In context: Advertisements are how many websites stay afloat these days, but many users have opted to avoid seeing them entirely by installing ad-blocking browser extensions, like AdBlock or AdBlock Plus. However, even those add-ons don't always do what they promise to. AdBlock Plus, in particular, has drawn criticism in the past for its "Acceptable Ads" program.
The Acceptable Ads program's stated goal is to improve the quality of advertising throughout the web. It aims to do this by laying out a few specific standards that participating advertisements must follow. For example, they cannot interrupt the flow of an article or web page, and they must be easily-distinguishable from normal content.
If a company's advertisements meet that criteria and the firm offers AdBlock Plus' owners a nice payout (according to one Democratic senator -- more on that in a minute), the ads can be added to the Acceptable Ads whitelist. This whitelist allows participating ads to be shown to any AdBlock Plus users who haven't opted-out.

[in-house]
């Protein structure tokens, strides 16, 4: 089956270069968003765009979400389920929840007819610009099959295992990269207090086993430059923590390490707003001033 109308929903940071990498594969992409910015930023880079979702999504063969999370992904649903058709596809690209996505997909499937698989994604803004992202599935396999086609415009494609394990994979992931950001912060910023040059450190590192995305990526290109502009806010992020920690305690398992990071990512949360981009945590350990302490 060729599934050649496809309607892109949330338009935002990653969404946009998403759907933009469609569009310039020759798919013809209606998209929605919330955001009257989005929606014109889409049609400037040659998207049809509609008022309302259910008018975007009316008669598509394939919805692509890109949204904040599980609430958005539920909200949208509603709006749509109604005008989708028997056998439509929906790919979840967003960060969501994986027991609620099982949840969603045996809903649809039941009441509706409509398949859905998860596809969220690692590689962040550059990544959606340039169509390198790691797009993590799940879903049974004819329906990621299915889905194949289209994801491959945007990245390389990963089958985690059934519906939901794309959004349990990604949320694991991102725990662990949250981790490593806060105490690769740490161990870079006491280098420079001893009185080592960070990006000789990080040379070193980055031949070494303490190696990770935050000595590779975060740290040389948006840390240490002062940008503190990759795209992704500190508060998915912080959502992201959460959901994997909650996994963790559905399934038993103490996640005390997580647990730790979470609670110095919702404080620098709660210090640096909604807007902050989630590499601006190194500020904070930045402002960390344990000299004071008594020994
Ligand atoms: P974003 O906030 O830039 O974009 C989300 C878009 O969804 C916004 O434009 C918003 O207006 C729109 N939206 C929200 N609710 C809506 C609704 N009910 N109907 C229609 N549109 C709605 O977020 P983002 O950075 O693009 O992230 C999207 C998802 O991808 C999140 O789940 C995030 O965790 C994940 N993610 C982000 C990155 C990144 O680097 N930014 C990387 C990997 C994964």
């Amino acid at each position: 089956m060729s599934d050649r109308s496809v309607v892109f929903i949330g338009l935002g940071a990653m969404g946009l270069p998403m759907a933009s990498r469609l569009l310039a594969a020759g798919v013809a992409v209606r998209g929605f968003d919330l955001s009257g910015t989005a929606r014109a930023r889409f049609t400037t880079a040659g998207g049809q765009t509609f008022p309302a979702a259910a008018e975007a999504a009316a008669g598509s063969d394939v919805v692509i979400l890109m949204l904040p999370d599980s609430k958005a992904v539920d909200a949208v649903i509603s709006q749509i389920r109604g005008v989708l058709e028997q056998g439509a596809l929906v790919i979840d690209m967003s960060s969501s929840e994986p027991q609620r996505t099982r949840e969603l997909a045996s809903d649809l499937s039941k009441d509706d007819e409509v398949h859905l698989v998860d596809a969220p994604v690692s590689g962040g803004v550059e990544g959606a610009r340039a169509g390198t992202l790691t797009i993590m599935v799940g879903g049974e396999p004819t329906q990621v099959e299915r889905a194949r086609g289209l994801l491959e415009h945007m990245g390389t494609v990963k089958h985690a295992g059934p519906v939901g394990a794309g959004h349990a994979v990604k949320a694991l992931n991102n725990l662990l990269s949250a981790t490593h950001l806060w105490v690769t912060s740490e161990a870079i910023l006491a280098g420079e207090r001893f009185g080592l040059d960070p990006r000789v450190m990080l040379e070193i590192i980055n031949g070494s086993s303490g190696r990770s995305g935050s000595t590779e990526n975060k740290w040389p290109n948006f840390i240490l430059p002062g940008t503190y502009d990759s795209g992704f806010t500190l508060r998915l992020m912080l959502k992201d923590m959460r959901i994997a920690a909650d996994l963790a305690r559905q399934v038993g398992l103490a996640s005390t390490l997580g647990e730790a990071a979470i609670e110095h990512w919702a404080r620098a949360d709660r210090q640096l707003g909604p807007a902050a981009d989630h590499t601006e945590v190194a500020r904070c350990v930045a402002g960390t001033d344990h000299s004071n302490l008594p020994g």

Though this whole concept (first introduced in 2011) was already considered sketchy by some users, the situation became even more complex a few years later. In October of 2015, AdBlock Plus opened up its Acceptable Ads program to competing extensions. On the same day, AdBlock (one such competitor) revealed that it had been sold to an "anonymous buyer," and that it would be joining the Acceptable Ads program.
"The FTC has made it clear that when one company buys another and "change[s] the privacy promises already made to consumers, [the buyer will] need to inform consumers and get their express affirmative consent to opt in to your new practices," Wyden writes. He goes on to claim that AdBlock's decision opened up users to tracking and targeting.
Whether or not AdBlock truly broke federal law remains to be seen, but Wyden has asked the FTC to investigate the situation nonetheless. The organization says it's received his request, but we don't know what (if anything) they plan to do about it for now.
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